Uprooting Winter

Rain foiled my intentions today to uproot winter from the yard. I’ve been avoiding the sad, forsaken planters and flower beds, once beautiful adornments now turned brown and brittle from the one-two punch of winter’s cold and my neglect. With the coming of warmer weather this past week, the kids have reclaimed the back yard, and dozens of red plastic cups litter the scene with secret botany experiments, “soups” I was told. Here and there between cups, the 4 and 5-year-old children proudly marked thirty-some of the dog’s land mines with bricks leftover from an addition project, an idea they thought quite imaginative. It’s as though, instead of spring, we are sprouting bricks. A collapsing, old Cozy Coupe is parked in front of the screened door, and “Nella” the scooter is parked haphazardly close so that you can’t open the door more than a few inches without hitting it. A bucket sits on the step with yet another soup that will spill its guts just as soon as someone decides to open the door and exit. Along the back fence, someone ran the Green Gator into the Cast Irons where it has idly collected leaves and pollen and more soups. I wonder how many mosquito larvae may be mixed in with this one, patiently waiting for the first day warm enough to hatch?

Now amidst this disheveled yard, the chaos of which makes my heart sink if I’m honest, is the most gorgeous Camellia tree you can imagine. It stands 14 feet tall, busting gut with the cheerful fuchsia blooms of spring, blooms so plentiful the foliage fades into the background. This tree was probably planted along with the house, back in the late 1930s, and its crown is 16 feet in diameter, an amazing size for an ornamental tree. Even in the wake of winter’s cold indifference, this tree is a sign of life, a monument to spring’s stirrings. Even in the ugly plastic containers that clutter my view of a bountiful creation, life is brewing and cells are replicating in their biological soups.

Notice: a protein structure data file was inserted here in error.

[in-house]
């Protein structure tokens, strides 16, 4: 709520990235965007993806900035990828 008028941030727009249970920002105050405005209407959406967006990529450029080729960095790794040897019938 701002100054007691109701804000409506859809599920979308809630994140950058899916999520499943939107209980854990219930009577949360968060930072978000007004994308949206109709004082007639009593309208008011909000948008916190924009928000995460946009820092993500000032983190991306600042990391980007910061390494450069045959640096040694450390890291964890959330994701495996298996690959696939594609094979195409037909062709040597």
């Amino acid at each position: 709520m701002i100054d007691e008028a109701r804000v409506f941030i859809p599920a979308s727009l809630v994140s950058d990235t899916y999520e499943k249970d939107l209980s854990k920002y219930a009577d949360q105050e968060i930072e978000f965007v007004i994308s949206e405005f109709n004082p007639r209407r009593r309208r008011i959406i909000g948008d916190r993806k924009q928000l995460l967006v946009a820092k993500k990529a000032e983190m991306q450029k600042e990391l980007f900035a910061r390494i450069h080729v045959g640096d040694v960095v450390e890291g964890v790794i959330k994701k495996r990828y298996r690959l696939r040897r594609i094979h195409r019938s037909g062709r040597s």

I am reminded that in the midst of my soul’s winter stands a remarkably vibrant tree of life. It holds out hope that beauty and order are near. Life is stirring. Wake up, sleepy one. Wake and cast off winter’s heavy garments for the Lord “wakens me morning by morning, wakens my ear to listen like one being taught (Isaiah 50:4).” Though “I lie down and sleep; I wake again, because the LORD sustains me (Psalm 34:6).” Spring is coming.

On each side of the river stood the tree of life, bearing twelve crops of fruit, yielding its fruit every month. And the leaves of the tree are for the healing of the nations…Blessed are those who wash their robes, that they may have the right to the tree of life and may go through the gates into the city (Revelation 22:2, 14).